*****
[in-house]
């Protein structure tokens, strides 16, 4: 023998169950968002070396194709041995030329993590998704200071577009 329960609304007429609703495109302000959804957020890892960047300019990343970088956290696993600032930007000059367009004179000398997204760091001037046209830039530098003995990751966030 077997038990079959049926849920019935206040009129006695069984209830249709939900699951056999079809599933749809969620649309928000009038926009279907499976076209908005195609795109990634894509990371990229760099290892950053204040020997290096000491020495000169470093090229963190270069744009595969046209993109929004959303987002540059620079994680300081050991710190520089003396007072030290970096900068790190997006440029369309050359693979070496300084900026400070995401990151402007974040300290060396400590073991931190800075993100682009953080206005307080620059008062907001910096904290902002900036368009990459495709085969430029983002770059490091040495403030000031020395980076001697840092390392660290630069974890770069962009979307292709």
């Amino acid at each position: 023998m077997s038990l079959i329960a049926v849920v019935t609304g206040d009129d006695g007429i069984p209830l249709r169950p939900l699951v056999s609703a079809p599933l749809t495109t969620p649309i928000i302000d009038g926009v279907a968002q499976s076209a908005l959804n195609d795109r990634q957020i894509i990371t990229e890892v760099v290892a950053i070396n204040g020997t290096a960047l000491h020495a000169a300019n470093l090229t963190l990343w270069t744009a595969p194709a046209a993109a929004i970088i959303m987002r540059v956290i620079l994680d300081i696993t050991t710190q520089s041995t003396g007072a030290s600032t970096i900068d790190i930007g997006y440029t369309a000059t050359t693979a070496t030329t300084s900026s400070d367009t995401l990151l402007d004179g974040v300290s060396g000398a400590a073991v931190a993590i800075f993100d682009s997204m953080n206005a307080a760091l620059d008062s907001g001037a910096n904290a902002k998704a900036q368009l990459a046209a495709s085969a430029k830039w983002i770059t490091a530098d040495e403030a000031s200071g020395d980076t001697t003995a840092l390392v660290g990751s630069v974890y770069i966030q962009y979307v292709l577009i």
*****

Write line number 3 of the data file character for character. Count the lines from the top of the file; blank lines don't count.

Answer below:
């Amino acid at each position: 023998m077997s038990l079959i329960a049926v849920v019935t609304g206040d009129d006695g007429i069984p209830l249709r169950p939900l699951v056999s609703a079809p599933l749809t495109t969620p649309i928000i302000d009038g926009v279907a968002q499976s076209a908005l959804n195609d795109r990634q957020i894509i990371t990229e890892v760099v290892a950053i070396n204040g020997t290096a960047l000491h020495a000169a300019n470093l090229t963190l990343w270069t744009a595969p194709a046209a993109a929004i970088i959303m987002r540059v956290i620079l994680d300081i696993t050991t710190q520089s041995t003396g007072a030290s600032t970096i900068d790190i930007g997006y440029t369309a000059t050359t693979a070496t030329t300084s900026s400070d367009t995401l990151l402007d004179g974040v300290s060396g000398a400590a073991v931190a993590i800075f993100d682009s997204m953080n206005a307080a760091l620059d008062s907001g001037a910096n904290a902002k998704a900036q368009l990459a046209a495709s085969a430029k830039w983002i770059t490091a530098d040495e403030a000031s200071g020395d980076t001697t003995a840092l390392v660290g990751s630069v974890y770069i966030q962009y979307v292709l577009i």